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From the Rhône to the Rhine: The Rhine Falls

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This journey had given me a great appreciation of the Rhine River, second only to the Danube in terms of its importance to the development of modern Europe. Since encountering the river for the first time in the Netherlands we had approached closer and closer to its origin in the Swiss Alps. The Rhine enters Lake Constance from Austria and then forms a narrow segment called the Seerhein at Konstanz before enlarging again into the Untersee. The river subsequently forms much of the northern border of Switzerland with Germany before turning northward at Basel to form the border between Germany and France. About an hour's drive west of Konstanz is the Rhine Falls, the largest waterfall in Europe by volume. It's just forty minutes from Konstanz by the highway and only half an hour from Zürich so it was not surprising to find the large parking lot crowded with cars in the early afternoon. Access to the falls is via a thousand year old castle, Schloss Laufen, that is now owned by the city of Zürich. A series of staircases and balconies brought us successively closer to the spray and thunder of the falls until we eventually reached the platform from which boats departed to the opposite bank.

The boat tours were less expensive than I expected so we opted for the yellow boat which stopped at the Rheinfallfelsen, the prodigious rock that stands at the very center of the waterfall. I made sure that Cleo and I were the first off the boat. We raced up the stairs to the viewing platform at the top of the rock to have a few moments of clear photographs before another twenty people clustered around us. The boat ride had definitely been a good decision. The platform provided great views of the castle and the colorful boats navigating through the foam. After the boat ride we took the glass elevator back to the upper level of Schloss Laufen. Mei Ling was somewhat dismissive of the experience, given that we had seen much more impressive waterfalls in Iceland, but I thought the visit had been worthwhile. It was certainly a tourist trap but it seemed to be one of the more enjoyable and less extortionate that we had been drawn into.

We only had to drive twenty minutes back east towards Konstanz to reach Stein am Rhein, a well-preserved medieval town that is famous for its painted houses. There are large parking lots on the western side of the old town to accommodate the hordes of daytrippers, from which the easiest access to the medieval core is the town gate called Untertor. The tower has large clocks on both the outer and inner face and is a reconstruction of the original which was destroyed by Allied bombers in 1945.

From the gate the old town's main street leads directly to the Rathausplatz which boasts the lion's share of the painted buildings. Some of the frescoes date back to medieval times but others on the town hall were painted as recently as 1900. Over the centuries the whimsical paintings that adorn the main square have become the core of the town's identity. Unfortunately by the time we had finished admiring the colorful Rathausplatz all the decent restaurants had stopped serving lunch. We had no choice but to patronize an overpriced and bland riverside cafe in lieu of starvation.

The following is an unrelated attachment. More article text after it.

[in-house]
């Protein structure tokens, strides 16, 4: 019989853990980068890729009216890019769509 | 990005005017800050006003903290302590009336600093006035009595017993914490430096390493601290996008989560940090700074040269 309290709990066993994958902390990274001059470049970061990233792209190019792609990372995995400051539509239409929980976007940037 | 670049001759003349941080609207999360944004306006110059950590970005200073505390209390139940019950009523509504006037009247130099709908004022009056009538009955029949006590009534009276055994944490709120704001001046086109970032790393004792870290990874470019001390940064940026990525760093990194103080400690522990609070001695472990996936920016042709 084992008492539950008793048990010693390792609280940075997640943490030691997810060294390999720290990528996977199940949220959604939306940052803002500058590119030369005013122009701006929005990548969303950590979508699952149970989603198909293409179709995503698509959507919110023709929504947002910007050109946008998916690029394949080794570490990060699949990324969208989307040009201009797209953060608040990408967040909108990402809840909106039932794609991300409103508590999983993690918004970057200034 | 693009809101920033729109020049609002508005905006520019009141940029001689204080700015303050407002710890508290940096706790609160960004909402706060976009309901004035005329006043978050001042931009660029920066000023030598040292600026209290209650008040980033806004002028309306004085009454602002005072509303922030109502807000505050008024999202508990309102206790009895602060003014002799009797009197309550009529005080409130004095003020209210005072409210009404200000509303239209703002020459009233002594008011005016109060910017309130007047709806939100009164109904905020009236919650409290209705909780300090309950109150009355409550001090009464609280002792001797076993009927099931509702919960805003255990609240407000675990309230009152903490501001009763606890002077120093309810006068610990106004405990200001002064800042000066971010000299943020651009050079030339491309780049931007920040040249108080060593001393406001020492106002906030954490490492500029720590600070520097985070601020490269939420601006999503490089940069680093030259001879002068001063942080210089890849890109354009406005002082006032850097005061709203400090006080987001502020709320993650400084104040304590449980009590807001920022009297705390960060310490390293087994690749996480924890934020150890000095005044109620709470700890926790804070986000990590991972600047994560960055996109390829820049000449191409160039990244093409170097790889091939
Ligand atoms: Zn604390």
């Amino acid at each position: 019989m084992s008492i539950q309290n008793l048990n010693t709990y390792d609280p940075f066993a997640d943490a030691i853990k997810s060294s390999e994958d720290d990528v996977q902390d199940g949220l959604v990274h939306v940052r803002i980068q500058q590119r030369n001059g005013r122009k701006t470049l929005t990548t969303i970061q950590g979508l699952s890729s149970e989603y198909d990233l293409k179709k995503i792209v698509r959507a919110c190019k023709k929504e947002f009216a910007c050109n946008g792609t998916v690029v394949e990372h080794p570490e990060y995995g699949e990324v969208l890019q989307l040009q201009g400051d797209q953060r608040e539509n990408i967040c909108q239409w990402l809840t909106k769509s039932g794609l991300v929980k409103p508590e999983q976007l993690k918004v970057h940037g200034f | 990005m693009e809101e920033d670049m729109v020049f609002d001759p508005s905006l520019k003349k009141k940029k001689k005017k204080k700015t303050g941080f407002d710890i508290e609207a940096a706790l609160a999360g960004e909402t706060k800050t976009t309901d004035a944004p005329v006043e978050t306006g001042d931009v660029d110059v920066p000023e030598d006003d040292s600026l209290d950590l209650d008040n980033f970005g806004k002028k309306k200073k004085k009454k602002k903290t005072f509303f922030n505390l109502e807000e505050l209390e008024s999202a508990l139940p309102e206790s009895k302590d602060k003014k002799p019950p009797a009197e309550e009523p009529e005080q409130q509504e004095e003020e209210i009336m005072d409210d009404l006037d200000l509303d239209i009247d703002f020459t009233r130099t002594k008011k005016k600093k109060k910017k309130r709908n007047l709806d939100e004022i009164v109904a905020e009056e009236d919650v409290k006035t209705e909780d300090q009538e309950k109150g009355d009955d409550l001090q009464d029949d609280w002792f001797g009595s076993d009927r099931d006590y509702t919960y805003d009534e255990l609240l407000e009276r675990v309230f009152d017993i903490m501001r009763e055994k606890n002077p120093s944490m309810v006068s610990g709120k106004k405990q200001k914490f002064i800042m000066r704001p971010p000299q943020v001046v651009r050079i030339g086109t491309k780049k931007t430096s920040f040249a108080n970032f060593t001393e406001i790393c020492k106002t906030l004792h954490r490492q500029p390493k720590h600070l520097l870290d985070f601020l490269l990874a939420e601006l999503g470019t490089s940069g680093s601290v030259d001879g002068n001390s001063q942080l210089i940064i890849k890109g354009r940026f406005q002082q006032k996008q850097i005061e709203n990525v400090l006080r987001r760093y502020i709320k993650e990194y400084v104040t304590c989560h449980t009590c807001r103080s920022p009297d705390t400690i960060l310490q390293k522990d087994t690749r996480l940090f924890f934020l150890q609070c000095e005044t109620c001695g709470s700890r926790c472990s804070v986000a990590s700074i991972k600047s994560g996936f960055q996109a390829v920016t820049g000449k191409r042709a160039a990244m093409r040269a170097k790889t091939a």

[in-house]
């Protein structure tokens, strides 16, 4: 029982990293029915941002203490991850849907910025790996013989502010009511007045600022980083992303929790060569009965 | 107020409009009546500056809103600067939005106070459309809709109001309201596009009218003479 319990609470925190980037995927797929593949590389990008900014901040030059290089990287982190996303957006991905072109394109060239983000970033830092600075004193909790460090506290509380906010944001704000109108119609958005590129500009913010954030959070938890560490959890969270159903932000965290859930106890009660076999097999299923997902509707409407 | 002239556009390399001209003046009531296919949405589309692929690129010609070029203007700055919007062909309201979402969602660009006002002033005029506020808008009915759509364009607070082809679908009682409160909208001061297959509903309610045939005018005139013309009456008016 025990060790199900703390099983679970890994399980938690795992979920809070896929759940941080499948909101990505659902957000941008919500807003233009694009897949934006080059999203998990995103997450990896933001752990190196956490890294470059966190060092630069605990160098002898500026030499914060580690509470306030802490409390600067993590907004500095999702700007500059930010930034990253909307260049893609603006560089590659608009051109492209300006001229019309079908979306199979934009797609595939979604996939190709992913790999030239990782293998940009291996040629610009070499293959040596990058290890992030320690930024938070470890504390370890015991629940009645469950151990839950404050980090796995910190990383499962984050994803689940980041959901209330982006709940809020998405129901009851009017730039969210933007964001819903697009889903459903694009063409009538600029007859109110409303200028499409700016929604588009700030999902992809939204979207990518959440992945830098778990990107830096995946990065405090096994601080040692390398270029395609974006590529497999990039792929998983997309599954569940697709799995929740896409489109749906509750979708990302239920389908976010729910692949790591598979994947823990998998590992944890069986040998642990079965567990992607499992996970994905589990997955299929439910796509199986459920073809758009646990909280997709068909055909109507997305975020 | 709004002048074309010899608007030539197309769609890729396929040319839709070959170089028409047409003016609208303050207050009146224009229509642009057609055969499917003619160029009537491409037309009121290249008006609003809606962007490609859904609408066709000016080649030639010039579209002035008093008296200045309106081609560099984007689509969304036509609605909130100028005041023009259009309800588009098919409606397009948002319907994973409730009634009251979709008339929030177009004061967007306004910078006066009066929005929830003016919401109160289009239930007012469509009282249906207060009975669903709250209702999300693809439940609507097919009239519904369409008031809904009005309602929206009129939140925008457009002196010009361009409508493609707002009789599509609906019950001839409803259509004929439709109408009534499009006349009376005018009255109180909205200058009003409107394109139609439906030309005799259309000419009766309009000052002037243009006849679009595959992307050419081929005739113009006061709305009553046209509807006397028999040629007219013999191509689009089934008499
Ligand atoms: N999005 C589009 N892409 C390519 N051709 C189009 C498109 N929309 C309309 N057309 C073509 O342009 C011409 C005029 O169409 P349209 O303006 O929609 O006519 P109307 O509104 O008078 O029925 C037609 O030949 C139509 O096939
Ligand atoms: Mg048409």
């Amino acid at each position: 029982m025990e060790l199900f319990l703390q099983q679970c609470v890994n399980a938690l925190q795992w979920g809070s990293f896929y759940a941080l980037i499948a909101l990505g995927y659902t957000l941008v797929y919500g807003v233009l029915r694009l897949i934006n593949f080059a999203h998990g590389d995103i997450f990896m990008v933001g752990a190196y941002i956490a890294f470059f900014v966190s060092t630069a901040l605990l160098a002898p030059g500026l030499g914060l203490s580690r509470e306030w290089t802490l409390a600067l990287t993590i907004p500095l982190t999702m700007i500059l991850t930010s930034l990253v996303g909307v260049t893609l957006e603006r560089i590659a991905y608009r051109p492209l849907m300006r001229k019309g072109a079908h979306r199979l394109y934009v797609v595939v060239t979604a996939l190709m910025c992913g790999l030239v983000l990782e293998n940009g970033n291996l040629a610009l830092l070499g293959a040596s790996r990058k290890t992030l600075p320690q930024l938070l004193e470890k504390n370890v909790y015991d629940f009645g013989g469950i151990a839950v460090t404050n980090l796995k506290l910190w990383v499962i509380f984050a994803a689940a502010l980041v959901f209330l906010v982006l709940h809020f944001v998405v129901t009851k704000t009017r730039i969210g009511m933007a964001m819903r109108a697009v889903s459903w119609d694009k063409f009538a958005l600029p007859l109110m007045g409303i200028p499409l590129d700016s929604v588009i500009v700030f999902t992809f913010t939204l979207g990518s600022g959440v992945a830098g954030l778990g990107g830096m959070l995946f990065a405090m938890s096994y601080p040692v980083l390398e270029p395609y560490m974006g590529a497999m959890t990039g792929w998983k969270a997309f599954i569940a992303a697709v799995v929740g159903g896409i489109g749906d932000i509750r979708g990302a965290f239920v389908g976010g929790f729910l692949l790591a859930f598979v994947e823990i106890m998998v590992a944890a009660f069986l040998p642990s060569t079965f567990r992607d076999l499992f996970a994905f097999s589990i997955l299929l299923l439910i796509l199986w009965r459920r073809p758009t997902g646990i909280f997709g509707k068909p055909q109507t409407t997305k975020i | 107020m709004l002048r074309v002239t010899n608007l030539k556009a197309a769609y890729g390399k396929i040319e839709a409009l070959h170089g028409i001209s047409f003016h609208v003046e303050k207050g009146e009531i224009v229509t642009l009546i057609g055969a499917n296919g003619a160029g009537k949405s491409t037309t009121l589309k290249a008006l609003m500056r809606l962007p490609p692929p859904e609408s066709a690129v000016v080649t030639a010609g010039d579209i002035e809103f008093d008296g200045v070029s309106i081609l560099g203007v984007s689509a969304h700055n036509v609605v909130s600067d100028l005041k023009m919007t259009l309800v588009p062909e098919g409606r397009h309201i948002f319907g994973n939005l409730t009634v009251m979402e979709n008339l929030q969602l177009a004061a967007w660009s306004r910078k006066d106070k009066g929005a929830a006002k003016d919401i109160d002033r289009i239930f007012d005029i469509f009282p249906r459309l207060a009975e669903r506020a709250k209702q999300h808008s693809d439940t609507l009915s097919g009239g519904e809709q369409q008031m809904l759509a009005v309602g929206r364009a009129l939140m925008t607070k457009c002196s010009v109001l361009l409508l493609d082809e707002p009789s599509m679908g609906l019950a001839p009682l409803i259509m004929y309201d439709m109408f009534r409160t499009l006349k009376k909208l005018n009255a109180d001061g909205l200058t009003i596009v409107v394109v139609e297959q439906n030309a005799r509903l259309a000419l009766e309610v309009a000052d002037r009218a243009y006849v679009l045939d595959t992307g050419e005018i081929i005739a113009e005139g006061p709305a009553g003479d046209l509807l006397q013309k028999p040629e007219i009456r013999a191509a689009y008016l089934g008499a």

We continued all the way back to Konstanz on the two lane road that passed along the southern side of the Untersee, enjoying a series of peaceful lakeside villages and the pleasant views over open water. I'd noticed a flyer in our Airbnb for a public swimming pool with a waterslide called Schwimmbad Hörnli in Kreuzlingen so we drove over there for some afternoon recreation before dinner. It was a large complex with a big pool and a couple of awesome waterslides that the kids loved. It was somewhat similar to the sundlaugs we'd visited in Iceland but with much more green space for lounging and picnicking. It's a shame these outdoor pools with slides and other recreational facilities aren't part of American culture, but I guess there isn't enough profit in it here without charging enormous prices for a full-blown water park.

For dinner we picked a restaurant in Niederburg, a small neighborhood in the northern part of the Altstadt where the Obersee empties into the Seerhein. It was a quiet and charming area with a good number of restaurants with outdoor seating and a chill vibe. We'd had about enough of German food and La Bodega provided an excellent and authentic rendition of tapas, one of our favorite repasts.

The following morning we had breakfast at the Saturday farmers market at St. Gebhard-Platz in the Petershausen neighborhood north of the river. I was pleasantly surprised that the vendors were completely different from the ones we had seen at St. Stephans-Platz the previous day. The market was also a good bit larger than the Friday market with a more interesting selection of artisanal foods. It was a good ending to our short stay in Konstanz. Now we just had a couple of towns to visit on the far side of the lake and then we would be done with Germany for this journey.

Posted by zzlangerhans 16:09 Archived in Switzerland Tagged road_trip family family_travel travel_blog tony_friedman family_travel_blog stein_am_rhein

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